That is my favorite argument to use with liberal co-workers: "So the Chicks are allowed to disagree with the President, but I'm not allowed to disagree with the Chicks? The Chicks can try to make the President lose his job (2004 election), but I'm the bad guy for wanting the Chicks to lose theirs?"
I'm not a country fan but I have read more than one comment from them slamming country singers, and it's actually embarassing. These three seem to see themselves as the new celebrated lefty icons of the moment--lefties love it when those perceived as conservative turn--and you can almost imagine them thinking about the applause and laughs they'll get at some Hollywood party for this.
But they come off as rich B's who piss on the people they USED to hang with. It's childish and as I said, embarassing. I don't know their backgrounds but they come off like spoiled rich girls.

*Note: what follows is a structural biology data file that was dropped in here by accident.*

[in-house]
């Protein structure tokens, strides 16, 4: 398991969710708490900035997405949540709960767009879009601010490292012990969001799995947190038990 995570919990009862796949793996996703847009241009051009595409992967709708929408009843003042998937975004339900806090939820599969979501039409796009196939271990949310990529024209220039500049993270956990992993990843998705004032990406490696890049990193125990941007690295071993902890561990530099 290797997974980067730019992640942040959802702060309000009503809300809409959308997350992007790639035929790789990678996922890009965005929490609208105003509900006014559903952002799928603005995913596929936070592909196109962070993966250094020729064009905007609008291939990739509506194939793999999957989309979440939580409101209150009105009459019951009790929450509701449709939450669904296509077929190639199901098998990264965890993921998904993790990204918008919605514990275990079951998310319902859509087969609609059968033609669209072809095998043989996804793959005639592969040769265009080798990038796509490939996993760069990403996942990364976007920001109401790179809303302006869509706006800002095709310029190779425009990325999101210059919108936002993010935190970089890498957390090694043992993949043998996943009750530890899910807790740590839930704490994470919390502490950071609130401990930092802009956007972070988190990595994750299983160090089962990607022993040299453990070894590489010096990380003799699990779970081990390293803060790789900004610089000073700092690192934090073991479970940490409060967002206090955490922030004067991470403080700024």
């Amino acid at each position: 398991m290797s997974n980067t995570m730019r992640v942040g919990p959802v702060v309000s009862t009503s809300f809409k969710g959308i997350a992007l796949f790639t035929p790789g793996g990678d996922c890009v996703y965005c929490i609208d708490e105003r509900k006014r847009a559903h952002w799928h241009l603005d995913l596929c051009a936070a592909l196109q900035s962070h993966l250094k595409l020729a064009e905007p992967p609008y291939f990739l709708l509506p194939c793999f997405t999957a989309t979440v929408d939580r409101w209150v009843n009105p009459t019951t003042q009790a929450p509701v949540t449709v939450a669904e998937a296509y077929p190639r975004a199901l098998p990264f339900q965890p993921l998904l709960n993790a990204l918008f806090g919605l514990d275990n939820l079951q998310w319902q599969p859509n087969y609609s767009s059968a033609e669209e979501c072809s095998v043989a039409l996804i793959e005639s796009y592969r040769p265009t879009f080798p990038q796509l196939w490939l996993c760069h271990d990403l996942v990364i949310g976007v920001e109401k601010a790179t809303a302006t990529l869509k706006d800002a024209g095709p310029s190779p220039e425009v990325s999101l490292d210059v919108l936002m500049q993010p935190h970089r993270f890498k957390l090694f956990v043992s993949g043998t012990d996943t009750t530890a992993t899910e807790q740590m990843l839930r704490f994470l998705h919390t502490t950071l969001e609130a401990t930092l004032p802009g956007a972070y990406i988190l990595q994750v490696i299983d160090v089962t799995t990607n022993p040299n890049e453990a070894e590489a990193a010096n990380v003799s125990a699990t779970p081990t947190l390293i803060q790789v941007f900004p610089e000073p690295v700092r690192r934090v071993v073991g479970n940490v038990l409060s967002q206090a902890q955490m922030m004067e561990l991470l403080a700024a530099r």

Everybody that wanted to buy the CD bought it this week, sales will drop by at least 80% next week. It won't break a million in sales.
The thing is, leftists believe they should be allowed to have the stage and say their part and only hear applause. If someone in turn has a criticism abotu THEM, it's an attempt to silence them. Like anyone could silence a leftist.
515,000 useful idiots.
Is that a lot?
Michael Moore tried to make people believe the Chicks didn't pay a price for mouthing off. The hard statistics made a (bigger) liar out of him. Click here for a March 2003 thread I authored.
What would be interesting is if they would compare the boost that Kanye West got after being on the cover of Time versus the Chicks.
They're also being pushed by MSN...meaning NBC. I had taped the episode of Medium and watched it last night. I have to admit the end was a beautiful song and right before the credits rolled, there was something that said the song was by the Dixie Chicks from their new album and you could go to MSN and order it there...WELCOME TO THE NEW WORLD OF MEDIA CONGLOMERATES!